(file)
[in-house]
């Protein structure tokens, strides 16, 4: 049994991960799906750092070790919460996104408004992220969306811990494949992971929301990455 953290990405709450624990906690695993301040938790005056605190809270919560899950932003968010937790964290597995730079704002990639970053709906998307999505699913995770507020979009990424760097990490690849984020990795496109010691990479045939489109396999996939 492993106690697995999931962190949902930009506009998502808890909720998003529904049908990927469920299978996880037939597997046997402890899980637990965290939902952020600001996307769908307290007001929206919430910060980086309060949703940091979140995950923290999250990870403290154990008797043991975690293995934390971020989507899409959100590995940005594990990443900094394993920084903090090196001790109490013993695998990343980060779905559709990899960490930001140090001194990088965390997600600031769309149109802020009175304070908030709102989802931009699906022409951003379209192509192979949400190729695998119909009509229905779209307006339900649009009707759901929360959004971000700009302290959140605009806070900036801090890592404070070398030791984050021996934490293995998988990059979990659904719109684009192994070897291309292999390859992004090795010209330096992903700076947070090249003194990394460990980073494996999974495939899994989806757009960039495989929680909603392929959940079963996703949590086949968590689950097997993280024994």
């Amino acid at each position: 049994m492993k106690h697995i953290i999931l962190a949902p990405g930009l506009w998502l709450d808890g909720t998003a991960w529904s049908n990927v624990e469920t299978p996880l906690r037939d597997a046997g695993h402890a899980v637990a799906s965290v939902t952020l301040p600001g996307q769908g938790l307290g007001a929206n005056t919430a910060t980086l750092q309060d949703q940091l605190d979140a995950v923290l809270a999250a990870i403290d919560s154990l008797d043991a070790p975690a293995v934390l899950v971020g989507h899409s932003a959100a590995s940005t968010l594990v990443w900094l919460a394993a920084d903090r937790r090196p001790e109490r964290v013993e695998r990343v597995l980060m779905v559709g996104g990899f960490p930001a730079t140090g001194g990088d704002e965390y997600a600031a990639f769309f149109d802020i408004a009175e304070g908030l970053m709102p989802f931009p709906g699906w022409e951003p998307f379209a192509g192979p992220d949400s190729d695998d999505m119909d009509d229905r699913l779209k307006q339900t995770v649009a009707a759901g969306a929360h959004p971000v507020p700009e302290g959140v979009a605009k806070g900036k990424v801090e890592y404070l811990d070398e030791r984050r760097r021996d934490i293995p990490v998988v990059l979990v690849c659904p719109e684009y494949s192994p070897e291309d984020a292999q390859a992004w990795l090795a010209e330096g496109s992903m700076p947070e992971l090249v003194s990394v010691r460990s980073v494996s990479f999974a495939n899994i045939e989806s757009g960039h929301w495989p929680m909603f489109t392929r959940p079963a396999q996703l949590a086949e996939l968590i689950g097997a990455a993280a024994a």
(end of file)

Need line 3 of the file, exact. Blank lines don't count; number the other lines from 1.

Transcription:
């Amino acid at each position: 049994m492993k106690h697995i953290i999931l962190a949902p990405g930009l506009w998502l709450d808890g909720t998003a991960w529904s049908n990927v624990e469920t299978p996880l906690r037939d597997a046997g695993h402890a899980v637990a799906s965290v939902t952020l301040p600001g996307q769908g938790l307290g007001a929206n005056t919430a910060t980086l750092q309060d949703q940091l605190d979140a995950v923290l809270a999250a990870i403290d919560s154990l008797d043991a070790p975690a293995v934390l899950v971020g989507h899409s932003a959100a590995s940005t968010l594990v990443w900094l919460a394993a920084d903090r937790r090196p001790e109490r964290v013993e695998r990343v597995l980060m779905v559709g996104g990899f960490p930001a730079t140090g001194g990088d704002e965390y997600a600031a990639f769309f149109d802020i408004a009175e304070g908030l970053m709102p989802f931009p709906g699906w022409e951003p998307f379209a192509g192979p992220d949400s190729d695998d999505m119909d009509d229905r699913l779209k307006q339900t995770v649009a009707a759901g969306a929360h959004p971000v507020p700009e302290g959140v979009a605009k806070g900036k990424v801090e890592y404070l811990d070398e030791r984050r760097r021996d934490i293995p990490v998988v990059l979990v690849c659904p719109e684009y494949s192994p070897e291309d984020a292999q390859a992004w990795l090795a010209e330096g496109s992903m700076p947070e992971l090249v003194s990394v010691r460990s980073v494996s990479f999974a495939n899994i045939e989806s757009g960039h929301w495989p929680m909603f489109t392929r959940p079963a396999q996703l949590a086949e996939l968590i689950g097997a990455a993280a024994a």